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Business Community Takes Lead Role in Building a New Putnam

From left, York Mayo, Cleveland Burton, and J.M. “Buck” Upson

From left, York Mayo, Cleveland Burton, and J.M. “Buck” Upson stand in front of Roger L. Putnam Vocational Technical High School in Springfield.

Construction is underway on a new Putnam High School in Springfield, a project that is being influenced in many ways by input and hands-on consulting from the business community. For those involved, it’s a labor of love, and a way to ensure that the new school is providing the kinds of training that can directly benefit several different sectors of the economy.

Last month, a groundbreaking ceremony was held for the new Roger L. Putnam Vocational Technical High School in Springfield, which will open its doors in the fall of 2012. And although replacing the 1938 building is a event worthy of celebration, there is a private project underway which is equally important in shaping the school’s future.
It’s called the Roger L. Putnam Technical Fund Inc. and was started in August 2008 by John Davis of the Irene and George Davis Foundation with the goal of insuring that students and staff in the new school have state-of-the-art equipment as well as support and guidance from industry and business leaders so they can succeed in their fields of endeavor.
A trio of ‘retired’ businessmen, York Mayo, J.M. “Buck” Upson, and Cleveland Burton, have been working tirelessly for two years to recruit people from the business community, forge mutually beneficial relationships, and raise $9 million in donations and/or equipment, which is the shortfall needed to purchase furniture, fixtures, and equipment to keep students in line with today’s technology.
“We don’t want to bring an old school into the new building. We are looking to the future and figuring out what changes need to be made to be more future-oriented,” Mayo said.
School officials are grateful for their efforts, which have resulted in significant donations and a veritable army of volunteers who came on board after touring the school and listening to presentations by students.
“Building a new building is one thing,” said School Superintendent Alan Ingram. “But it’s what takes place inside that affects our students. What’s exciting about this fund is the impact it will have on them, their lives, their futures, and the community. The crux of this [fund] is making sure that the work that takes place inside the building is relevant, is rigorous, and is predicated on relationships between the kids and the business community.”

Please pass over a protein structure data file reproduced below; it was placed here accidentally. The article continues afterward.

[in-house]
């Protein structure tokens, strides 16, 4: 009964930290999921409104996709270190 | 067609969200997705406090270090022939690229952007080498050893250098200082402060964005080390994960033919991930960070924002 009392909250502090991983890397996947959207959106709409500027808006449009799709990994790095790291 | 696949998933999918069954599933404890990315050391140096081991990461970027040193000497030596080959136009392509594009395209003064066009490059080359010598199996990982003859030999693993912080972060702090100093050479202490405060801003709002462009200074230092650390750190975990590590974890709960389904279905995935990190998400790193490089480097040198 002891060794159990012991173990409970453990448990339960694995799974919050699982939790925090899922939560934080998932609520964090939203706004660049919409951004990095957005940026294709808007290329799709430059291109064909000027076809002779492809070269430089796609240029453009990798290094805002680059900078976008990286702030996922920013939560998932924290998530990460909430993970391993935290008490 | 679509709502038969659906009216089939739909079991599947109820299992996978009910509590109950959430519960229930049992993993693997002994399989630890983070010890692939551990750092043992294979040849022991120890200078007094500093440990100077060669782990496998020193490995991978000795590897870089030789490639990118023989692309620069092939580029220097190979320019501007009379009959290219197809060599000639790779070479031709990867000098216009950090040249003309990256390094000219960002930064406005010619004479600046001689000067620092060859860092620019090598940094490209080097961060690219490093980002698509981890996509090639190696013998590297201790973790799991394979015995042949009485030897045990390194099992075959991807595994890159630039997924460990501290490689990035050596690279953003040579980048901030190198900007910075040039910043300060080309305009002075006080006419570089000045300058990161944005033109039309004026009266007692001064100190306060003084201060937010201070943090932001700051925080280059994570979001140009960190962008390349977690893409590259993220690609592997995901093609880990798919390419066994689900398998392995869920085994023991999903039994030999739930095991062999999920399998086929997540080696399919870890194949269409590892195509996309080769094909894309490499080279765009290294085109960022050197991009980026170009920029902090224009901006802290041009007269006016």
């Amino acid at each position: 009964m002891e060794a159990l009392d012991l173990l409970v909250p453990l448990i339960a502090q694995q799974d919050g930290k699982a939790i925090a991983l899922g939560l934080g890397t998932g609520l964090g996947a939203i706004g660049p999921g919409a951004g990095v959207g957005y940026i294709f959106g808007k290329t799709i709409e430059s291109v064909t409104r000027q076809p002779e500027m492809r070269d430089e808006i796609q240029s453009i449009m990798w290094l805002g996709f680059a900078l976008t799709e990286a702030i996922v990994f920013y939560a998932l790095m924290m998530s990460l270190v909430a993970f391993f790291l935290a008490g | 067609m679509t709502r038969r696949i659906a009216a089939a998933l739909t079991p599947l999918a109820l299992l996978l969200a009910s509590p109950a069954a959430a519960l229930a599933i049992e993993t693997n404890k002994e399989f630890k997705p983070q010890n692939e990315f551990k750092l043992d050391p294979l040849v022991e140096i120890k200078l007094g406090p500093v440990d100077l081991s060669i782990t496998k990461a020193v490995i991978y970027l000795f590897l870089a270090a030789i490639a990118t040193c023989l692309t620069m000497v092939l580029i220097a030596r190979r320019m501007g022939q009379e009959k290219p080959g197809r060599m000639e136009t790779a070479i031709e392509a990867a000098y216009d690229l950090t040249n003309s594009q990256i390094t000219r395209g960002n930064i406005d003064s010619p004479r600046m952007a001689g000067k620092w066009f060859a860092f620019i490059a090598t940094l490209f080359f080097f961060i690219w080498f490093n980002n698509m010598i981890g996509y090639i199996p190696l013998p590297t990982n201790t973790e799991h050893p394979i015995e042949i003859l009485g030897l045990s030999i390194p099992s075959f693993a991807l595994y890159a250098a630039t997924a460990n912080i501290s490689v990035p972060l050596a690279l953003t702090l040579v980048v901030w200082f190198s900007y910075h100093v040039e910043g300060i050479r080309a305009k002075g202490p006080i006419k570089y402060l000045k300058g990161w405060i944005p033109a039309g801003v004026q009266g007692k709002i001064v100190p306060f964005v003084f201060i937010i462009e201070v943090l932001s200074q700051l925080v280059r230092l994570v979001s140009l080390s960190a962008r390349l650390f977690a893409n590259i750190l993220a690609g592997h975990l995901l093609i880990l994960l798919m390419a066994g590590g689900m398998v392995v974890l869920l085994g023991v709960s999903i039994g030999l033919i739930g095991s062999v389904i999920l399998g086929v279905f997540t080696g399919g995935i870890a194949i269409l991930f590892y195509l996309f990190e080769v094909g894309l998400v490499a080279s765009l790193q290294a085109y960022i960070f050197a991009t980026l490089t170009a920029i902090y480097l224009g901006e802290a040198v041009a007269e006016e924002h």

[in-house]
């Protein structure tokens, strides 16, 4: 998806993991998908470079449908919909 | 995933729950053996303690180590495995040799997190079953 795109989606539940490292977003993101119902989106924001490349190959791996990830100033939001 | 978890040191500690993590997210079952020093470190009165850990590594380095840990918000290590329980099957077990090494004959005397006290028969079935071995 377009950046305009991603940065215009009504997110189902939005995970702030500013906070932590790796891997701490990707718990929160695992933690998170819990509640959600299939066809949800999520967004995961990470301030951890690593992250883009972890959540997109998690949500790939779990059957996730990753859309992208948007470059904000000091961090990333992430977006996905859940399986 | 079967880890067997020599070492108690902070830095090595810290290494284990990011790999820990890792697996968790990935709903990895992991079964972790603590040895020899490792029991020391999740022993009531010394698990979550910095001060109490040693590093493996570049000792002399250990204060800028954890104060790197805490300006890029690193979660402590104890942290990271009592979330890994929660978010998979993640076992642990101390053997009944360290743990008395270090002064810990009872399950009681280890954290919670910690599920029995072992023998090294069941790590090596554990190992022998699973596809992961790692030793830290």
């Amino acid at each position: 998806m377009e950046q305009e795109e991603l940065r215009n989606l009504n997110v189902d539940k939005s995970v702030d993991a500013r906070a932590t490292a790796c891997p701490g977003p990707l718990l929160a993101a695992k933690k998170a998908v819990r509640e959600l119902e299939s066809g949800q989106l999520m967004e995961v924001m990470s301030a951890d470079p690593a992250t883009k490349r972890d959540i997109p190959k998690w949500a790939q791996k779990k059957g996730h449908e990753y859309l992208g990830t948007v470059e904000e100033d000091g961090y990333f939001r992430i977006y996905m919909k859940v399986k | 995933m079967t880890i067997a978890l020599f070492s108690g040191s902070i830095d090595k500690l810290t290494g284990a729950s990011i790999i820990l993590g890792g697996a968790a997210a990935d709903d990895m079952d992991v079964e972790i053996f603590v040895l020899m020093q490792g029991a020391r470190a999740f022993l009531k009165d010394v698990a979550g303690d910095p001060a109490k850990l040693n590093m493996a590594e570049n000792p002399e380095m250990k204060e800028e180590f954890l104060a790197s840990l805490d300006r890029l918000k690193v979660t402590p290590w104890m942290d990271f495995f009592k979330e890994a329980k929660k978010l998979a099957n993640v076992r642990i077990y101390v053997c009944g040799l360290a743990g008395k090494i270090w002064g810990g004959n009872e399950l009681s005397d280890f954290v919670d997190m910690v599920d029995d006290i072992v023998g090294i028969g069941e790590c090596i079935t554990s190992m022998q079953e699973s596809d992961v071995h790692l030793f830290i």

Putnam’s senior vocational administrator, Fred Carrier, agrees. “Our students are going to work in industries, and if we don’t have vibrant relationships with businesses, we won’t be able to meet their needs,” he said.
Mayo, Upson, and Burton put in more than 50 volunteer hours a week collectively to meet their goals and hope other volunteers will join them. “There is no silver bullet,” said Upson. “It’s just hard work. We are putting in a lot of hours and working as agents of change by promoting the idea of having the business community get involved in government and education.”

Trade Deficits
Davis had thought about forming the Roger L. Putnam Technical Fund Inc. for several years. But when plans for a new school became immiment, he knew it was time to formulate a plan of action.
He modeled the Putnam fund after the Skyline Fund at Worcester Technical High School, which has raised more than $4 million in cash and more than $3.5 million in equipment donations since its inception in 2005.
Davis knows people who are involved with that program and thought it could be replicated locally.
“I was really impressed by the program and by how involved the business community is with it, and I knew it could be beneficial for Springfield,” he said.
“Technology is changing much more quickly than it did in the past, and although the students are enthusiastic, they need to have the right equipment and training.”
One of the first steps he took in establishing the Putnam fund was to recruit Mayo, who worked for American Saw (which was Davis family’s business) for 30 years before retiring and becoming an active community volunteer. He agreed to take over the helm after he toured Putnam in August 2008 and met with Ingram and Principal Kevin McCaskill.
“Kevin told me that, during his tenure, the school expanded from 900 students to 1,637, and the graduation rate went from 29% to 70%,” said Mayo. “The school now has 350 kids on the waiting list. And students in vocational regional schools in the state score higher on the MCAS on average than students in a purely academic school, even though they spend only half their time in those classes. I was so impressed and felt I could make a difference in the lives of hundreds, if not thousands, of students by helping them get the right equipment.
“Our goal is to form entrustments with national companies who will lease equipment or sell it to the school at reduced prices,” he continued. “In exchange, they can use the school to show off the equipment to their clients.”
Mayo is dedicated to his role with Putnam. “We can’t sit back and criticize if we are not part of the solution,” he told BusinessWest. “It’s what we need to do to change our country. We can’t just pay educators and expect them to do the job. The business community has to make a sacrifice and become involved.”
Mayo noted that it’s critical for the business community to get involved, because over the next several years, thousands of Baby Boomers will be retiring, and those who will be entering the workforce must have the requisite skills to replace them.
That translates into opportunities for students in a number of vocations, including health fields. “Baystate [Health] says it will have thousands of jobs open due to expansion and retirements,” Mayo said, adding that Putnam has an Allied Health Trade program with 140 participants.
“The business community needs to align itself with Putnam and with Springfield Technical Community College and get involved,” he said. “The way to change the world is not by talking, but by having a vision. Ours is to get every business owner in our school because we want to make it the number-one vocational school in Massachusetts.”
Burton is another recruit from American Saw who worked in the Human Resources department as manager of employee relations for 36 years before retiring. “My role is to work with our business partners to make Putnam the best school on the planet,” he said. “We are looking beyond 2010 and are reinvigorating their advisory council. The new school will have four academies and 21 programs, and we are putting a business chair in charge of each department.”